Forums General Counties Cars Discussion Rear hub bearings Reply To: Rear hub bearings


Hi there Malcolm,
If you are going to change the outer axle flange seals, have a good look at the rear bearing seals. Could be prudent to replace them as well. As for the bearings protruding out past the bearing housing, that should not happen with the correct numbered bearing. A70 and A90 did not have the small section O rings that are often associated with modern seal kits purchased, which are fitted around the groove created by the rounded lip of the outer bearing diameter. For 50 years, all I have I have done when replacing the axle flange gasket is.if the seal is still OK, wash it clean with turps, dry, then apply some non hardening gasket sealer.

With the new rear seal, when I did not have my press, I used a flat bit of steel placed over it, gently tapping it in, with the outer studs on hardwood timber.

With new bearings, never hit the bearing with a hammer, always use a brass dolly to tap it back into place, only applying tapping the bearing on the outer case.

As for the main differential pinion seal, BEFORE you remove the nut, the tension of which is crucial, and on A70/90 diffs, this is only around 6~8 INCH LBS FORCE, ensuring that excessive crush is not applied to the two tapered rollers on the pinion shaft. This does not include any drag created by the lip of the seal on the tail shaft hub.I suspect that it would be similar to an A40, but you need to check in your manual.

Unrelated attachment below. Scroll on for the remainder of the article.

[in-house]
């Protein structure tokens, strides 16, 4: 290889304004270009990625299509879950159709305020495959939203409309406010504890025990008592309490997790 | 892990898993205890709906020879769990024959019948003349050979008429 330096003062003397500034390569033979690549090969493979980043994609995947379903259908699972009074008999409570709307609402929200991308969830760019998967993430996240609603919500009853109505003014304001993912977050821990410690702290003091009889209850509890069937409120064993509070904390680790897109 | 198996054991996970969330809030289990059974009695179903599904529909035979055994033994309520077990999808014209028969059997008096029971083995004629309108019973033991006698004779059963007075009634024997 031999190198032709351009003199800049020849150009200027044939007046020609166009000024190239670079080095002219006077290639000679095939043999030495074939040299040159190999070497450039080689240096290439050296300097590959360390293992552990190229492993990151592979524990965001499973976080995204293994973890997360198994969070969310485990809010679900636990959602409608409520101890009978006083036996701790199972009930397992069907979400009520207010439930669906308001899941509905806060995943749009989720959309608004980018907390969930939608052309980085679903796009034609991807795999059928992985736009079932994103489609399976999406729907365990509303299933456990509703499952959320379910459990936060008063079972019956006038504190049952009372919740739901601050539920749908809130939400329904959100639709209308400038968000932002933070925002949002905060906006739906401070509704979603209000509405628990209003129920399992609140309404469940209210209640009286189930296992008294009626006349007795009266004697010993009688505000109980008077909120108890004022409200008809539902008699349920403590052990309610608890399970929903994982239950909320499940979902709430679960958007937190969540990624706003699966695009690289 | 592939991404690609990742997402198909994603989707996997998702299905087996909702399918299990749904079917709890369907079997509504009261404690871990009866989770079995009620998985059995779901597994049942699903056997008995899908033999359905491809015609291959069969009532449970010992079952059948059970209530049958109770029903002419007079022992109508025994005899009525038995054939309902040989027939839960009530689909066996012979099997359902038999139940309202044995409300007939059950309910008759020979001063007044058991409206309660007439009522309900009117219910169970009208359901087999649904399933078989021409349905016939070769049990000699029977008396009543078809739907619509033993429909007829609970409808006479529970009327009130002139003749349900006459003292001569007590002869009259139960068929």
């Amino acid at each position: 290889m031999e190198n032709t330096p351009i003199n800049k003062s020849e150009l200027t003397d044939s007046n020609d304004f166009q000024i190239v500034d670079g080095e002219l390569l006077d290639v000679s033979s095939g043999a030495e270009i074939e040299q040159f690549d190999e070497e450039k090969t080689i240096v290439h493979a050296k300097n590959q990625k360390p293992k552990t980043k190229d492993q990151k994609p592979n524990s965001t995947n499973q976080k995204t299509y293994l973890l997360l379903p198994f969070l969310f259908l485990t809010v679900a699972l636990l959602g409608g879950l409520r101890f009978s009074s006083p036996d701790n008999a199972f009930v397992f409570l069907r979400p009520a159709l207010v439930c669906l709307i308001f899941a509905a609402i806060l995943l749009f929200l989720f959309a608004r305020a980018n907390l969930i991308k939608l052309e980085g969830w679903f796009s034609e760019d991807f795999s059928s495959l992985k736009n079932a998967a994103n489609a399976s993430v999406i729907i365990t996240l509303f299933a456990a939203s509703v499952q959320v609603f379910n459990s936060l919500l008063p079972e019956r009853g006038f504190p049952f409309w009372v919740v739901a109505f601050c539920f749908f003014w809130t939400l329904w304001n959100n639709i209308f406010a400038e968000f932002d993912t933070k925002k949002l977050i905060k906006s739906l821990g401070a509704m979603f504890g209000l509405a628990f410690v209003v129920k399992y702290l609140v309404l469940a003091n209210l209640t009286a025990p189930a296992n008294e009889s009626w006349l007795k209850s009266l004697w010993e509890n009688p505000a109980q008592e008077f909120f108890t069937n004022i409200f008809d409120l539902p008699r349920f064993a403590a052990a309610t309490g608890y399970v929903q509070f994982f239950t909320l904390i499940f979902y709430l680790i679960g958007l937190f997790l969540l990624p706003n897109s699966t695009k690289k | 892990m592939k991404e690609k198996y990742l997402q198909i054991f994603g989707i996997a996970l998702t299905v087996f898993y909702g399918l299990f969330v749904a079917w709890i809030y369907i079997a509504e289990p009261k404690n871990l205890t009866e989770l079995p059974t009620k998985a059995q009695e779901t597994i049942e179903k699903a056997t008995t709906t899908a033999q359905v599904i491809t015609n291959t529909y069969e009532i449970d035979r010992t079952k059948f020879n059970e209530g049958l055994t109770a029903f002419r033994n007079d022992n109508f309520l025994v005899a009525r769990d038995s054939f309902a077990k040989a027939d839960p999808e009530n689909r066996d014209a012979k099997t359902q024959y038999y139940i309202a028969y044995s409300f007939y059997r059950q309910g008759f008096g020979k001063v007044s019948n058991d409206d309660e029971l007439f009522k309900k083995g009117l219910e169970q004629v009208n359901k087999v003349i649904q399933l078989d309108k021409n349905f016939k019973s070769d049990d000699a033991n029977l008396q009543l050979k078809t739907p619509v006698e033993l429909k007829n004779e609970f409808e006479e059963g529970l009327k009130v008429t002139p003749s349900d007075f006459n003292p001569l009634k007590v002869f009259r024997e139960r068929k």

Before starting, spray the thread with some “nut release agent” to loosen any binding, giving it time to travel into the nut. After peeling back the lock tab washer that secures on one of the nut flats, then using your brass dolly, gently tap on each of the nut flats, progressively going around in a circular motion.

Then, starting at 2 inch lbs, check the force required to LOOSEN the nut. At this setting, the trip on the tension wrench should activate immediately when applied. Then increase by 1 inch lb settings, until the nut cracks loose, which should not be more than 10 inch lbs. Note the setting.

Before refitting the nut and tightening, thoroughly clean the splines on the pinion and tail shaft hub, and both the pinion and nut threads. Make sure the lock tab nut washer and mating surfaces are both smooth and even, and apply a smear of grease to them. Also apply a smear of grease around the surface where the seal seats on the tail shaft hub. If needed, adjust the spline tabs on the lock tab washer for a better fit using long nose plyers, then fit it and the nut. I then increase the increase the release setting by 0.5 inch lbs, and tighten the nut. Secure the washer tab against one of the nut flats.

The reason for the grease is to ensure that the least resistance is felt by the nut. Even when doing my own rear assembly on the bench a few months ago, even the pressure of the seal had an affect.

I have used the above a couple of times over the years, when doing an “in car” diff seal replacement. Hope it assists in some small way.

All the best-Peter